« The War Of Ideas | Main | HUD Secretary Jackson - Human Metaphor »

April 12, 2008

Comments

I've only just heard about this "gaffe" today, and I'm still having a hard time believing that it's anything more than politicians and journalists jousting with each other over the corpses of straw working-class Pennsylvanians. Are any actual human beings offended by Obama's statement?

Yeah, Jack, the funniest (or saddest) part of all of this is that the WHOLE coverage of it has been about whether this would hurt Obama rather than, say, tell us why what he said was wrong or even whether they were any indication people were really offended.
Talk about condescending. The whole elite is assuming PA voters will not understand in point and just get hung up on "cling" which arguably was a bad way to put it.
I wish Obama had not even given them any bone besides his great speech yesterday but I understand even he had to acknowledge his words were ill-chosen to make that true point

I don't think it's self-hating liberal phenomenon; I think it's more of a faux liberal poseur phenomenon.

The non-GOP people making the biggest fuss - Matthews, Clinton, Clinton's supporters and strategists - are labeled liberal, but have done little or nothing to show that they actually *are* liberal. Not anymore: once they might have been, long long ago, but they have long since been co-opted. They're Establishment types now, concerned mostly with protecting and furthering their own interest. They're willing and eager to throw a rhetorical bone now and then to the people they purport to champion - but on no account will they actually propose, endorse, or implement policies that actually change the country in any meaningful fashion.

Obama enrages and frightens them because he really believes all that liberal nonsense: How our politics and economy have created a closed, dead-end society; how the system is designed to screw over people on the lower rungs; and how those people, not unnaturally, realize this and are embittered by it; and, above all, how he believes that all of us, working together, can change that.

He's the real thing. That's why Clinton, as much as McCain, has to bring him down - and why the MSM is a willing tool for both of them. Their interests coincide with one another; Obama's a greater threat to Clinton than McCain is, and vice versa.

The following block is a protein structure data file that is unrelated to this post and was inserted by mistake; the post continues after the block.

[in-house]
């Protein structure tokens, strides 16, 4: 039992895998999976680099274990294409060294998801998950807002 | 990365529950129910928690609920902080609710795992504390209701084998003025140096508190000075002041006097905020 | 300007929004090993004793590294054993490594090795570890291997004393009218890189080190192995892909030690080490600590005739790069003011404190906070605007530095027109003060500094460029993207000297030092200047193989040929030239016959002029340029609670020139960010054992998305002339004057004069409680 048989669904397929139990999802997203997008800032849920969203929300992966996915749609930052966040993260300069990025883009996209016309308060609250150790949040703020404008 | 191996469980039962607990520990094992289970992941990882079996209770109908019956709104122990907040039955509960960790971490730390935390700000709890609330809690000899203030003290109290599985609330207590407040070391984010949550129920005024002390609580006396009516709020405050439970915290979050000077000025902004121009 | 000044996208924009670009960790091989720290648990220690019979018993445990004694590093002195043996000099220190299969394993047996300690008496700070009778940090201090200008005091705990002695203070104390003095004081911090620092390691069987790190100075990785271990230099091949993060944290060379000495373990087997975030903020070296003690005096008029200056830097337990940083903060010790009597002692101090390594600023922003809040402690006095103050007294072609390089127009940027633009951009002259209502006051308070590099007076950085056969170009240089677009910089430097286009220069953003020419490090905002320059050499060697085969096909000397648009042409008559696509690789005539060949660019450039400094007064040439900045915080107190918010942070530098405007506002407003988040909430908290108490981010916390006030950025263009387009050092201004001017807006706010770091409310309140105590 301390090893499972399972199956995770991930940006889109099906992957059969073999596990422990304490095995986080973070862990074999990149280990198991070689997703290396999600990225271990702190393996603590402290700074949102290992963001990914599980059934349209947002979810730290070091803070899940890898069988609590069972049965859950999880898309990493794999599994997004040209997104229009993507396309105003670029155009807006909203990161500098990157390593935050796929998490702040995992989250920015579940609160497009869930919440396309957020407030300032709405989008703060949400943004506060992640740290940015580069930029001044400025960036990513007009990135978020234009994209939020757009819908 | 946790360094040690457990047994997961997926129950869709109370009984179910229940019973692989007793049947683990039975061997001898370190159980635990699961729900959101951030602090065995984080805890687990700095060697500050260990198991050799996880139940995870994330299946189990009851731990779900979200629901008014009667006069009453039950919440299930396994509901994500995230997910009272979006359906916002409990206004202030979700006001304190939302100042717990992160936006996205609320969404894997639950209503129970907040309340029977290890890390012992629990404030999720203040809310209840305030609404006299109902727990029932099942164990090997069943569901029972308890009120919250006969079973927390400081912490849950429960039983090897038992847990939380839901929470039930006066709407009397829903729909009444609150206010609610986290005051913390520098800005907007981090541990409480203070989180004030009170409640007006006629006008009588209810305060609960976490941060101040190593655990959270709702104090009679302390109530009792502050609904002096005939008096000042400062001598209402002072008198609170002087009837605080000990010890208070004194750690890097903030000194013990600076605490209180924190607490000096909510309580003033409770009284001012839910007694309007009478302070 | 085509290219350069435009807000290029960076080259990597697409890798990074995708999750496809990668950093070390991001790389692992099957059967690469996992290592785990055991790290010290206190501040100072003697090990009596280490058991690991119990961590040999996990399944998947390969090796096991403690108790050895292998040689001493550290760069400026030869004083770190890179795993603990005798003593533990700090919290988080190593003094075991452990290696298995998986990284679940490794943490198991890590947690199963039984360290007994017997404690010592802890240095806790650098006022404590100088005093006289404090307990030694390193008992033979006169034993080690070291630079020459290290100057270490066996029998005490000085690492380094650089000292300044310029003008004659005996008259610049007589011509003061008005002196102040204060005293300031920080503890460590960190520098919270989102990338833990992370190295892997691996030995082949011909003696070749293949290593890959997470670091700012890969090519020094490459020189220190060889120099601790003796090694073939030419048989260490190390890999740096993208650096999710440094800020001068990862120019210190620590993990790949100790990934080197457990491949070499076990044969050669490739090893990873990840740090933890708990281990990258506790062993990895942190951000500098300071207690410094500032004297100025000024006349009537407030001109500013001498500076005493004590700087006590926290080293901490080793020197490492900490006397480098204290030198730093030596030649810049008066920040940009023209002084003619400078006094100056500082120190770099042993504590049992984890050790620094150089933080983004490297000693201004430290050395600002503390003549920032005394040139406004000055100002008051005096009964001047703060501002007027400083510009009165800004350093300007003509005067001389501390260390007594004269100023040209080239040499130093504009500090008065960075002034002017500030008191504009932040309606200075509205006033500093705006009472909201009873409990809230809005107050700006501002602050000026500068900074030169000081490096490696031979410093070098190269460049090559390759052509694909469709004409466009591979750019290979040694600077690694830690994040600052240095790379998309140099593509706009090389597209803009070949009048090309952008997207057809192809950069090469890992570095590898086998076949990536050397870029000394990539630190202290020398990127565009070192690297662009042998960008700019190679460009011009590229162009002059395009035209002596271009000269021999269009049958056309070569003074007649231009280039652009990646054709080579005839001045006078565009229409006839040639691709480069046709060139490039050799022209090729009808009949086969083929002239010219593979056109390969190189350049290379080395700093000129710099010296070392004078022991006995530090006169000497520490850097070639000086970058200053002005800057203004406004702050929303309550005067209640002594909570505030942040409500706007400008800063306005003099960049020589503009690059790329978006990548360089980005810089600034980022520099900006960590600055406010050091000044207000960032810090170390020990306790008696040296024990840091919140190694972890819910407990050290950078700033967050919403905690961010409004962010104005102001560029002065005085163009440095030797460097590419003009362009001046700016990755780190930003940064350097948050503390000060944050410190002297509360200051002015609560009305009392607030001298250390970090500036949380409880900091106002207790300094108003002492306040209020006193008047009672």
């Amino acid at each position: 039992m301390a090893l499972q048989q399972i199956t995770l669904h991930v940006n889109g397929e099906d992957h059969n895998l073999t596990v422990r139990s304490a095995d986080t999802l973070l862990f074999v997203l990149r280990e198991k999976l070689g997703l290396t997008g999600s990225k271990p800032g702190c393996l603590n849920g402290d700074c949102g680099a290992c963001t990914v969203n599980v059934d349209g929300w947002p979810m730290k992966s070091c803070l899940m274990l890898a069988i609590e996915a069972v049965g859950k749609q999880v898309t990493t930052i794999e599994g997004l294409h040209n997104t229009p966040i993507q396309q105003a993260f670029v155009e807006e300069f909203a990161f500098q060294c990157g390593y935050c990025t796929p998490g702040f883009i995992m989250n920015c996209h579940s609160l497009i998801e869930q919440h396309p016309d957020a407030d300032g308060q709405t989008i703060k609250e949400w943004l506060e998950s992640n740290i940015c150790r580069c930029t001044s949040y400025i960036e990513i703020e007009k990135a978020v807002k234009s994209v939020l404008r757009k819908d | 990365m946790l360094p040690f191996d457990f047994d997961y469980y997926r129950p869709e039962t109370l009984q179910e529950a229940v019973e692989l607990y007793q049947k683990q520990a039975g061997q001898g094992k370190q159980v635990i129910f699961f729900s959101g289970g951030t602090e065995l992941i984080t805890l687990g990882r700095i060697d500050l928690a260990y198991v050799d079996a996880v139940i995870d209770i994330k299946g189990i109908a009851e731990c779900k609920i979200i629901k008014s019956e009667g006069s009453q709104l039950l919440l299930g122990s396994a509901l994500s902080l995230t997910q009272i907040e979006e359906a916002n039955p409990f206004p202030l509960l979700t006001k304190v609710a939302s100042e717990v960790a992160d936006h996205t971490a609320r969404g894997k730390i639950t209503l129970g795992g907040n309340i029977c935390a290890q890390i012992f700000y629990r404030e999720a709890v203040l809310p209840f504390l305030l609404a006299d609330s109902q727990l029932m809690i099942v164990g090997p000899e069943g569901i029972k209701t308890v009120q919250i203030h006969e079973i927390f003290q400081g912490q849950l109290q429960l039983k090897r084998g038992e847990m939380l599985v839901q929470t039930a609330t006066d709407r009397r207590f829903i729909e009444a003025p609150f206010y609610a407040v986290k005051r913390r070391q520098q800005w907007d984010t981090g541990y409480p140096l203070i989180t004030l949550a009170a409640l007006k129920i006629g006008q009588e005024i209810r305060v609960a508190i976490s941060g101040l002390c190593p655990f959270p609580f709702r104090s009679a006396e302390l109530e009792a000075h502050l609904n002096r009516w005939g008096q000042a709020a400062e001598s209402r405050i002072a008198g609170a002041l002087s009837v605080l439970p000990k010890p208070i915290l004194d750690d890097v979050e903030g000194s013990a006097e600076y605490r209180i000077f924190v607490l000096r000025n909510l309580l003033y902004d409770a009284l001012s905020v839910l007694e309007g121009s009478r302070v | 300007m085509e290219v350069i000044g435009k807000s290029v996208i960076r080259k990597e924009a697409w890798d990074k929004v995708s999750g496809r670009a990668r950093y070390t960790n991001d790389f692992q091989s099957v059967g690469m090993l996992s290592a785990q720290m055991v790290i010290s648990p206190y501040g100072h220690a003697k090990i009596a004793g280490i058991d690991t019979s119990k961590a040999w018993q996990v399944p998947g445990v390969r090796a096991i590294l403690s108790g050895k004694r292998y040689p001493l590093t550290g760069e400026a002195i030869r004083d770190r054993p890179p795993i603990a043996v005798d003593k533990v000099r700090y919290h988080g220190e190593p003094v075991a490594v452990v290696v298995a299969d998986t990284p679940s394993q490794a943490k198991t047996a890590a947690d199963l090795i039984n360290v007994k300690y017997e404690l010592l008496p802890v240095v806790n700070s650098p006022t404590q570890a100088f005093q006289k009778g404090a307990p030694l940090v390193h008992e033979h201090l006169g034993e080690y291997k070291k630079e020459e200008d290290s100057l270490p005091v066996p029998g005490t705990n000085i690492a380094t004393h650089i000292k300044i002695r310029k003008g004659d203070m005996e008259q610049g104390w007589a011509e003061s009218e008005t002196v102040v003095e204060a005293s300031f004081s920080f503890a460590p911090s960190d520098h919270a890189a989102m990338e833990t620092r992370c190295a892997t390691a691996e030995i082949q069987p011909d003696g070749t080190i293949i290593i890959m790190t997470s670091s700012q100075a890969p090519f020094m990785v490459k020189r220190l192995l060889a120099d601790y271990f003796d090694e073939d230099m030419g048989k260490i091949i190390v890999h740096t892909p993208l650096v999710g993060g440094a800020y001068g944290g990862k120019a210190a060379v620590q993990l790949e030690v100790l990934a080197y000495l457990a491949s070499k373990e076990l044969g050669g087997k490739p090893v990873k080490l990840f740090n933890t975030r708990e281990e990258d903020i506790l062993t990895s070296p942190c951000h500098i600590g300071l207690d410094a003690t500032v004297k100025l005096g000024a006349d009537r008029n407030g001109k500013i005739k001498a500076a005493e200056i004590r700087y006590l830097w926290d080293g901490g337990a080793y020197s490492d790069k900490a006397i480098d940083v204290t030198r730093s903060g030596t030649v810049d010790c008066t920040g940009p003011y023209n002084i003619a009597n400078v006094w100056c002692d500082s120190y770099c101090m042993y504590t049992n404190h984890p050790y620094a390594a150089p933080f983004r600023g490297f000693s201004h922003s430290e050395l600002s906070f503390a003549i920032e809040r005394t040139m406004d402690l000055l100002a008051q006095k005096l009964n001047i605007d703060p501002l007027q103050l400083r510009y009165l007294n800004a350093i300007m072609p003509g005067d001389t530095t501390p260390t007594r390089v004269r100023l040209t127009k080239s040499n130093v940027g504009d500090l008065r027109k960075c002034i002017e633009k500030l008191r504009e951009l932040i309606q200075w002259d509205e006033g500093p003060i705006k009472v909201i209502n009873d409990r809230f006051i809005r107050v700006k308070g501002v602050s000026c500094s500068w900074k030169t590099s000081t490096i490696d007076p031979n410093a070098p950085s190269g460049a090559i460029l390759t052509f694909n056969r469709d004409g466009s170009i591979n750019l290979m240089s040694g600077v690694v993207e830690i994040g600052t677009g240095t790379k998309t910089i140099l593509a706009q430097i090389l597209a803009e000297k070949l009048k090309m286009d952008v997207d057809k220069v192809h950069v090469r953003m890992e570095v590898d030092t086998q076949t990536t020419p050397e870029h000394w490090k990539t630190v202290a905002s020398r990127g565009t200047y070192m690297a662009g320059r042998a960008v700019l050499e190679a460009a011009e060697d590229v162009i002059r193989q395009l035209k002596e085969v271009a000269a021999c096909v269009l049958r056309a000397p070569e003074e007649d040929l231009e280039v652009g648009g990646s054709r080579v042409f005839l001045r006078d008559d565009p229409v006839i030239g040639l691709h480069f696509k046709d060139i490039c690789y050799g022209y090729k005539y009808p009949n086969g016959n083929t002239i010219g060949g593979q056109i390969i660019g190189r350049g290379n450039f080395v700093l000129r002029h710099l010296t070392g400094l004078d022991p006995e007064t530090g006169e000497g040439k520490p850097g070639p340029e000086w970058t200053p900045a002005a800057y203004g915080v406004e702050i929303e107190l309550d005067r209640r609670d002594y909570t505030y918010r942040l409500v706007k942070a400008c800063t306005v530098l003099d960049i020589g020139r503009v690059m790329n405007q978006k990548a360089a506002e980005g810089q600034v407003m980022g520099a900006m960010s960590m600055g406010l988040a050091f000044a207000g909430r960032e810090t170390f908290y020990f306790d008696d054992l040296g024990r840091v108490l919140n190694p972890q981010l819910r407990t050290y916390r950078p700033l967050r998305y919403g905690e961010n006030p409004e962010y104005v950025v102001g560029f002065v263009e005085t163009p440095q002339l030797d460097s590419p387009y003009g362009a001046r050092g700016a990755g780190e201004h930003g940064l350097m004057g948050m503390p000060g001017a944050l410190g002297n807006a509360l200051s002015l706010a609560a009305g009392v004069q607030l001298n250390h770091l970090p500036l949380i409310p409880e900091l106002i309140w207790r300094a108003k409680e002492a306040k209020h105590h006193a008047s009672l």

Are any actual human beings offended by Obama's statement?

My sister and her husband (avid hunter) as well as my brother and his wife – all currently living in SmallTown, PA. I had emails from them this morning (independently) saying essentially “can you believe this crap?” By dinnertime I had it in various family email chains.

I was somewhat offended on their behalf. They are typical PA rural blue collar workers. Life is a struggle but it has more to do with lots of kids than finding a decent job. They are far from bitter and they don’t have to “cling” to anything to make it through the day. They work hard and they have made a good life for their kids.

What he said was inartfully worded, but it was hardly a dismissal of religion.

In my anecdote at least, religion is the least concern. None of my family is particularly religious. It was just overall offensive. Talking to rich donors in SF and speaking this condescendingly about middle-class voters in PA is just wrong. Why are you having trouble in PA? The damned xenophobic religious gun nuts in the countryside. In terms of elitism this is not liberal vs. conservative to me. It’s just another episode of the urban vs. rural thing I’ve seen all my life. For whatever reason, urban folks tend to be more liberal and country folks tend to be more conservative.

So considering that – it may not damage him that much in PA. In terms of votes PA is Philly and Pittsburg.

The great irony here (to me) is that HuffPo broke it.

Fair enough, OCS. Are they registered Democrats or swingable Republicans?

"By dinnertime I had it in various family email chains."

They reacted that way to this?

Or did they not hear/read that part by dinner time? (If so, why not?, I ask curiously.)

Also, do you find this offensive, yourself?

Thanks. (Oh, and sorry for lecturing you the other day; I was being overly cranky.)

Jackmormon: swingable Republicans. We’ve all had enough of BushCo. I’m actually leaning towards Obama, and I’ve been subtly trying to corrupt them for months. I’ve upped that a bit since the importance of the PA primary became apparent. I was making progress.

These stupid remarks just blew me right out of the water…

Got to run Gary – back tomorrow.

This is an excellent post. Not much to add, except that Hillary's jumping on this with both feet continues to confirm what a disgusting piece of dishonest, opportunistic, Republican-lite shit she is.